Australian English Genealogy

 Descendants of Isaac Cornwell

Notes - Page 4


24. Margaret Susannah Cornwell

Death of Mrs. M. S. Tipping
Nepean district lost one of its most exemplary citizens by the death of Mrs. Margaret Sussanah Tipping, which took place at the residence of her  daughter-in law, High Street, Penrith, on Monday morning, at the ago of 90 years. Deceas ed was a most worthy representative of a former generation of widely-known Hawkesbury residents, whose lives are essentially linked with the history of the district. She was horn in Rich mond on November 14. 1842, and was the daughter of the late Mr and Mrs Abraham Cornwell. She was the ninth child of a family of thirteen that was known and respected by practically everyone in the Hawkesbury district, and by many Nepeanites. One needs to go back to the first years of Richmondsexistence to find the first asociation of the Cornwells with the town. Deceased was tho first baby to he christened in the historic St. Peter's Church, Richmond. She was educated at Miss Deed's and Mrs Parkinson's Ladies' College in that town. She was married to the late John Tipping, an engineer of the Government Railways, who died in 1888, leaving Her with a family of five sons and one daughter. Mrs Tipping was a resident of Penrith for 63 years. In her younger days, with her late husband, she was a very active worker for charities, churches, and the general good of the district. She took a keen interest in polities, and could converse very interestingly on happenings of many years ago, such as the opening of the railway at Penrith , the building of the line over Mountains, and the big flood of 1807, when food had to be supplied in boats to residents forced to take refuge in the upper stories of their homes in the town of Richmond, She enjoyed good health to within a few weeks of her passing peacefully to rest,respected and loved by all who were privilegedto know her,The Cornwell family, like others of the Hawkesbury and Nepean districts, were noted for their longevity. Deceased 's father and mother both lived to 81 years, and the ages of their sons and daughters are as.. follows:—Charlotte Graney, 93; William Cornwell, 72; Sophy Cornwell, 86; Jane Ashbury, 72; George Cornwell, 85 Daniel Cornwell, 85; Thomas Cornwell, 78; Martha Onus, 75 Margaret Tipping, 90; Abraham Cornwell,91 -Mary Ann White, 85 (living)) Julia Eaton, 83 (living); Percy Cornwell, 87.  Some years ago deceased made her home with her little son, Charles, who died several years ago, and after his death continued to reside with his widow.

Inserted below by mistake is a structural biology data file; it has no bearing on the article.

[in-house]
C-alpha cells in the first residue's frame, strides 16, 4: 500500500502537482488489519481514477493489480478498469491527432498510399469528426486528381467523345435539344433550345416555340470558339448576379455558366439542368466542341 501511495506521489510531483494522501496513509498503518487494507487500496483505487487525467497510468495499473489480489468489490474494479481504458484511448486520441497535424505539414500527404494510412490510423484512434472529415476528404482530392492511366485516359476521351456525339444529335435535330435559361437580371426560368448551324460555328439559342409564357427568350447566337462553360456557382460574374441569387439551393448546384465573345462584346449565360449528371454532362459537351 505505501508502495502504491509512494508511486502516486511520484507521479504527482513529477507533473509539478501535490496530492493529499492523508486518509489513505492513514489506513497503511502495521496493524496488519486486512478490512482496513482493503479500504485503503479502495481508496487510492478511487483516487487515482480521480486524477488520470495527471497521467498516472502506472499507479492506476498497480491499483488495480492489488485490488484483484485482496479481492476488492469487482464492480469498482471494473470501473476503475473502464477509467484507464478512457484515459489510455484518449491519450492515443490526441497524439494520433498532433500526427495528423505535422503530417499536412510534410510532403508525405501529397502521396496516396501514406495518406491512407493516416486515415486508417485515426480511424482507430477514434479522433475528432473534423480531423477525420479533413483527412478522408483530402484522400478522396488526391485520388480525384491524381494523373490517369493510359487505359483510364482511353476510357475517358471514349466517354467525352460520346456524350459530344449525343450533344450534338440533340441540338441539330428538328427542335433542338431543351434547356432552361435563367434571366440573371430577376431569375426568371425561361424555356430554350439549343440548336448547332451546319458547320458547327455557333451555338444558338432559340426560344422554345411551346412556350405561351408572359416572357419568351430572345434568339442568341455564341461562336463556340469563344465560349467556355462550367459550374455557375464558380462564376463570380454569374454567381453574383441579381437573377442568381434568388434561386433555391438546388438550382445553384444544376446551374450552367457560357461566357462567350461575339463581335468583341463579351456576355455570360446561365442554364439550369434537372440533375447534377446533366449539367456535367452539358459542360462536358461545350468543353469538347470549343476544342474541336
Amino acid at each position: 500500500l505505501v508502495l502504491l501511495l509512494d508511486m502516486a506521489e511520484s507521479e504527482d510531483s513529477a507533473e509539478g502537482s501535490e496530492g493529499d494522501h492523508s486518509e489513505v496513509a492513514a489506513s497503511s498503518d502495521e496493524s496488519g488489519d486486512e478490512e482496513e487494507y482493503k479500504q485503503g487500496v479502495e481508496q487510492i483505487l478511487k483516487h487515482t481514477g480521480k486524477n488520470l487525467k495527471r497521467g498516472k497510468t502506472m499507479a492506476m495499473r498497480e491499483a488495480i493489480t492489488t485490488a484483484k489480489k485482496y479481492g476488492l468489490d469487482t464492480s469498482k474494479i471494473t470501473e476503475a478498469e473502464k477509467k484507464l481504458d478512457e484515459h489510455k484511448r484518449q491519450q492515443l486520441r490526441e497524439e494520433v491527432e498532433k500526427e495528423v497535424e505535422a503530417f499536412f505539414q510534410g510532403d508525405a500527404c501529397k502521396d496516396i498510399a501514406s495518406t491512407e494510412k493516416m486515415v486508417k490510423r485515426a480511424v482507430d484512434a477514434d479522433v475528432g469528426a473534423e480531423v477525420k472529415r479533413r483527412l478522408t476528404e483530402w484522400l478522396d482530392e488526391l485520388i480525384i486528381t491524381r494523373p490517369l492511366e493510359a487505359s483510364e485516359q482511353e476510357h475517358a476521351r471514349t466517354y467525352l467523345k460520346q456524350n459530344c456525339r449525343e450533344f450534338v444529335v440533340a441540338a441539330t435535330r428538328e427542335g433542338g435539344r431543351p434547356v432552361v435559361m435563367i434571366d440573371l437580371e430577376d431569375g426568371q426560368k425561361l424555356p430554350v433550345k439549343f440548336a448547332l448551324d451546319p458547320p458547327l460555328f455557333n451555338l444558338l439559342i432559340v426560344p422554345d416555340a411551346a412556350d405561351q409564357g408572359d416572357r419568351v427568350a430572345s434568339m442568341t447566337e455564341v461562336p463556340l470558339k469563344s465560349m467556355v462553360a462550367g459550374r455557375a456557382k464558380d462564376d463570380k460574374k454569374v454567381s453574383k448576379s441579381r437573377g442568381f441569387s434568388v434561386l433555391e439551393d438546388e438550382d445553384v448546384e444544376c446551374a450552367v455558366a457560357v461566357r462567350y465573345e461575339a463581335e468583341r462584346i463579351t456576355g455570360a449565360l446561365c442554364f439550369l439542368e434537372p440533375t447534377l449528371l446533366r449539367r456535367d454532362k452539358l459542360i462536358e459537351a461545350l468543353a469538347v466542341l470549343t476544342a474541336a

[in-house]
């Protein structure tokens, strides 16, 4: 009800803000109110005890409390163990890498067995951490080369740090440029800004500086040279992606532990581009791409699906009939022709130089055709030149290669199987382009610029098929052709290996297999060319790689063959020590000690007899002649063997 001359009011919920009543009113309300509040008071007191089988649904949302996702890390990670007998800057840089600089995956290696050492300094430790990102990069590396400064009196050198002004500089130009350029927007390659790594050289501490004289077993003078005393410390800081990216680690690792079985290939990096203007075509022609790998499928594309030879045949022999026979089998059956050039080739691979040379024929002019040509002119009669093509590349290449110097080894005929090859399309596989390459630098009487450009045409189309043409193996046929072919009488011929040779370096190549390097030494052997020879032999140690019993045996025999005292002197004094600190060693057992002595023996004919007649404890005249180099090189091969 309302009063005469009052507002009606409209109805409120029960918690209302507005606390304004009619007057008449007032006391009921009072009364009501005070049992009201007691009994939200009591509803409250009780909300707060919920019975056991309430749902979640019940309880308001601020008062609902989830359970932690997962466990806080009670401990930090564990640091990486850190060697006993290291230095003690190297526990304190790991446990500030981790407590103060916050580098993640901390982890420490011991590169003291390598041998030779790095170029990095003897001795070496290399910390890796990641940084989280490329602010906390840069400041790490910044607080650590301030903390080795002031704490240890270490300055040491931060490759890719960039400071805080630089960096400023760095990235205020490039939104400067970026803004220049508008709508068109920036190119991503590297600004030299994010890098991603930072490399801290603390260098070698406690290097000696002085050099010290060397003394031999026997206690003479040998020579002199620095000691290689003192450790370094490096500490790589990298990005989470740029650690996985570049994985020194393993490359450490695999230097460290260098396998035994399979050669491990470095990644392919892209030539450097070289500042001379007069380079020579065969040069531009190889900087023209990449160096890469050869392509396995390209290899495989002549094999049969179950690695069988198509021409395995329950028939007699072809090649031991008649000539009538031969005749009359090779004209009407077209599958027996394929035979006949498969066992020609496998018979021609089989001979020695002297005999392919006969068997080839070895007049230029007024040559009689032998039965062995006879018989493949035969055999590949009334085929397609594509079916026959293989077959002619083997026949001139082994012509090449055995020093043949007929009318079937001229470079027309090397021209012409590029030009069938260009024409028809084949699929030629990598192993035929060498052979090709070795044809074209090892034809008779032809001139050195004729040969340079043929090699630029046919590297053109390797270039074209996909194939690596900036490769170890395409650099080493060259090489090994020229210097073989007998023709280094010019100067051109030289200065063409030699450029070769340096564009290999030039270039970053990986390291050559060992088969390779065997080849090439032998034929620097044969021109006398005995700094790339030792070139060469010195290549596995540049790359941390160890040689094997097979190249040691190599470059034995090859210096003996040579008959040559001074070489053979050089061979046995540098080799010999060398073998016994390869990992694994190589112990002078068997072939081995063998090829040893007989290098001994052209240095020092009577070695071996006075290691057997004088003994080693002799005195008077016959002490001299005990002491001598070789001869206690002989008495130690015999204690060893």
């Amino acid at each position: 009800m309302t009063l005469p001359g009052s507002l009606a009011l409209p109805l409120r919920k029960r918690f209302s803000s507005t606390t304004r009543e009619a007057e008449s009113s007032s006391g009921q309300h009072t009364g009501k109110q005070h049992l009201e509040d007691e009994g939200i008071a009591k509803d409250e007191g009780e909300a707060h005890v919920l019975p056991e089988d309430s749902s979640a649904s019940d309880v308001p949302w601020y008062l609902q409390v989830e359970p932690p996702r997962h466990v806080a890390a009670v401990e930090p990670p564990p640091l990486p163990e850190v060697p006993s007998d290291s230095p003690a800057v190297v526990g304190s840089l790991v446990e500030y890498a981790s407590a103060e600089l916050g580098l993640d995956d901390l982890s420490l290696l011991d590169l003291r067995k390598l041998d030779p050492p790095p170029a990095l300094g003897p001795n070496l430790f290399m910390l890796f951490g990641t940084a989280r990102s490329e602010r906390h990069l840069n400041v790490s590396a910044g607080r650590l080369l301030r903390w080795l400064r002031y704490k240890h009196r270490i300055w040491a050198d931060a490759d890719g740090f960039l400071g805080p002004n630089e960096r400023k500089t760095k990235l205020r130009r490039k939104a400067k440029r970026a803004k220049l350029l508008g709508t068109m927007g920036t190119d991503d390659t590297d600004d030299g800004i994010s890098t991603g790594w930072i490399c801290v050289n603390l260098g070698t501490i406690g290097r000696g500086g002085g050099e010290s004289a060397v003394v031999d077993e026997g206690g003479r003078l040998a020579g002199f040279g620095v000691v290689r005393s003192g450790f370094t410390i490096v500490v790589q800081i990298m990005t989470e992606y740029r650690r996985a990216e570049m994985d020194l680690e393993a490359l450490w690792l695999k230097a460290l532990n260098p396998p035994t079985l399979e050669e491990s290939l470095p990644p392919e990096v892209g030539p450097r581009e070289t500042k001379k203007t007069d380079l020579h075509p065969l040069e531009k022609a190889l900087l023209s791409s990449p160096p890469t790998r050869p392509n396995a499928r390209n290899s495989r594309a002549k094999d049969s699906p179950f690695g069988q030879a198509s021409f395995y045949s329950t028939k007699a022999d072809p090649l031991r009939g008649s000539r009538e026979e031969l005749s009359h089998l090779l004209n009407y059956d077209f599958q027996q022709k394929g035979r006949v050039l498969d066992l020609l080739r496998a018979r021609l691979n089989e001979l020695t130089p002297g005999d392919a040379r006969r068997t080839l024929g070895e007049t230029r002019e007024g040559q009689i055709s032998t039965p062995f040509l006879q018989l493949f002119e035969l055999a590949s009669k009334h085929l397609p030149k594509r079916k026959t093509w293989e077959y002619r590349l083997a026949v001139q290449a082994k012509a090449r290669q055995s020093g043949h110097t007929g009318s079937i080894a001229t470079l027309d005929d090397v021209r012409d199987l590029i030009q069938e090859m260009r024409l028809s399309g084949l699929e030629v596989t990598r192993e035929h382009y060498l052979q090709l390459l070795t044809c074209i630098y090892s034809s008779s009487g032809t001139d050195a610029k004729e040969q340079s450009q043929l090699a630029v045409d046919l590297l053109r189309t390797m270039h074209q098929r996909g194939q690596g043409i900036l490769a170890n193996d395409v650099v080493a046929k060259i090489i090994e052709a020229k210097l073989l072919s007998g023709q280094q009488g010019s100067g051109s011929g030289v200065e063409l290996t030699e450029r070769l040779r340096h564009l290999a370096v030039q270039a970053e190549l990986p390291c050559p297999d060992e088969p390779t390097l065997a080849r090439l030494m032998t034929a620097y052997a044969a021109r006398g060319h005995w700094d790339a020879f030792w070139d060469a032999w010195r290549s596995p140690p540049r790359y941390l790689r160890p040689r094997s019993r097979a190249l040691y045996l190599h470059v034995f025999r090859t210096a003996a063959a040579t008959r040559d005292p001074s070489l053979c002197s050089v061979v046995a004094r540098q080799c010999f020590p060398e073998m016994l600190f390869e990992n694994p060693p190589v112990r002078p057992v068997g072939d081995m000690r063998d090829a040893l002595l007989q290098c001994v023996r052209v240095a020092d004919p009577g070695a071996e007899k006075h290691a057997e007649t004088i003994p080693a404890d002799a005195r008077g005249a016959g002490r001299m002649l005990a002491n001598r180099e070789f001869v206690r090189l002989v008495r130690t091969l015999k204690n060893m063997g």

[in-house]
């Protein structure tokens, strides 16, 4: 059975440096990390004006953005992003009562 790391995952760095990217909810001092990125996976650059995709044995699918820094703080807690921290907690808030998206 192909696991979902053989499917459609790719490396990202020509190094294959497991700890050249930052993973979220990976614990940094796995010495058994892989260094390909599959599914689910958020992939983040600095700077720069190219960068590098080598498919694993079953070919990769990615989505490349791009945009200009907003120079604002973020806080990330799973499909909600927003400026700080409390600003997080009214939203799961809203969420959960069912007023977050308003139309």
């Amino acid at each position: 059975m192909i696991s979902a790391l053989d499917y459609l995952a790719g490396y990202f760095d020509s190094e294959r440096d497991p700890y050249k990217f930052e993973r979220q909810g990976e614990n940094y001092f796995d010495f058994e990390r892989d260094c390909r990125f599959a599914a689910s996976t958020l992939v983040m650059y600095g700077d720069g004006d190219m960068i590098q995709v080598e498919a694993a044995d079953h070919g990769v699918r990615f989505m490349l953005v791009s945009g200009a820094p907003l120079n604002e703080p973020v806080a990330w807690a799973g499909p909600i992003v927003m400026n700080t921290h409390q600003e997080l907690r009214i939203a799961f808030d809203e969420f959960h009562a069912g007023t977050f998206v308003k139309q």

Deceased is survived by four sons, Mr .J. R. Tipping, of Penrith, Messrs A. T. and W. H. Tipping, of Bathurst, and Mr S. Gr. Tipping, of Coalstoun Lakes, near Biggenden, Queensland. One daughter, Margaret, and three sons, John. Gloster, and Charles, predeceased her. She leaves two sisters, Mrs White and Mrs Eaton, abovementioned.
The funeral took place on Tuesday, and the gathering of mourners was large and representative. A service was conducted in St. Stephen's Church bv the Rector, Rev J. W. Ferrier. Mr H. W. Orth, the church organist, played Chopin's Funeral March and the Dead March in Saul.